Cerebral microemboli can occur without patients showing any symptoms or can occur during procedures used to treat intracranial stenosis.
When symptoms are present, they are often in the form of a TIA, or microstroke, which has symptoms similar to an ischemic stroke, but usually lasts between 2 and 30 minutes.
Patients who have experienced a TIA or ischemic stroke may have the following symptoms:
- Sudden numbness or weakness of the face, arm or leg, especially on one side of the body
- Sudden confusion
- Sudden trouble speaking
- Sudden trouble seeing in one or both eyes
- Sudden trouble walking
- Sudden dizziness, loss of balance or coordination
- Sudden, severe headache with no known cause
Some research findings suggest that cerebral microemboli may cause problems with brain function, but it is unclear whether this is due to undetected strokes or to the microemboli alone. Symptoms include:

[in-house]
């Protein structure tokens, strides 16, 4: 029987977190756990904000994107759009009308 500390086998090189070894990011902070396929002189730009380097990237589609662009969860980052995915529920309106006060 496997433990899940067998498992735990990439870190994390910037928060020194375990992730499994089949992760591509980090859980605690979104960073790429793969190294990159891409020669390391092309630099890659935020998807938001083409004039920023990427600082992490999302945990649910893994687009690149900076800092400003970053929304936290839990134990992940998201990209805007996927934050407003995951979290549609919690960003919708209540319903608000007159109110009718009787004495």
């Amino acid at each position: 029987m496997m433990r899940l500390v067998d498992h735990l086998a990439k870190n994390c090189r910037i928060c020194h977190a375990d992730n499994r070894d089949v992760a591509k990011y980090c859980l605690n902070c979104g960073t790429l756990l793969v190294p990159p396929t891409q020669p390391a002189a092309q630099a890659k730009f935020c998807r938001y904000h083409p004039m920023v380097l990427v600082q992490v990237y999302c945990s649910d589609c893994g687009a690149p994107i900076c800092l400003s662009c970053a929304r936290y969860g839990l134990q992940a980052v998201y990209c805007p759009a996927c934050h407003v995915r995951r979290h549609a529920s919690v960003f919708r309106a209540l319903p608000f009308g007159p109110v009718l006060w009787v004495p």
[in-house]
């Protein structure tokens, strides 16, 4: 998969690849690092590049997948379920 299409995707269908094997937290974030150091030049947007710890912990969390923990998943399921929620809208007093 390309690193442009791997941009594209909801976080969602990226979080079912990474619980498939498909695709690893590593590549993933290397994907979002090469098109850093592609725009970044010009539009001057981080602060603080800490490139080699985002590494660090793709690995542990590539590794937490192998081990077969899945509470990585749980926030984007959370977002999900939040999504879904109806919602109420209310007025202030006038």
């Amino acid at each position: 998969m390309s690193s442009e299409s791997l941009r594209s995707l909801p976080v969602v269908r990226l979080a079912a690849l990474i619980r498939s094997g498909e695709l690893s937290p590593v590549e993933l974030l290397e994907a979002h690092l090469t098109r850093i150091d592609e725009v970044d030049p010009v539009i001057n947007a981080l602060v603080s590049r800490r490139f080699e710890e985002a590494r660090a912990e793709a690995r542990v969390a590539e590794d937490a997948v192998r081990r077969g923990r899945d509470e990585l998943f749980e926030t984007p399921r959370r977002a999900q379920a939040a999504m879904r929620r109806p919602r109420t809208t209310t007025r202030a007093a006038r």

- Abnormal forgetfulness
Causes and Risk Factors
The risk of developing cerebral microemboli increases with procedures that may cause obstructions to enter the bloodstream, including surgeries and treatments for heart disease.
The condition also is closely associated with arterial stenosis (narrowed blood vessels), which is caused by atherosclerosis, the buildup of plaque in the arteries. Atherosclerosis can begin in early adulthood, but symptoms may not be evident until many years later.
Microemboli can occur in patients with undertreated atrial fibrillation, and indicate the need for more aggressive blood thinning to prevent strokes.
The risk of developing atherosclerosis, arterial stenosis and cerebral microemboli is increased by: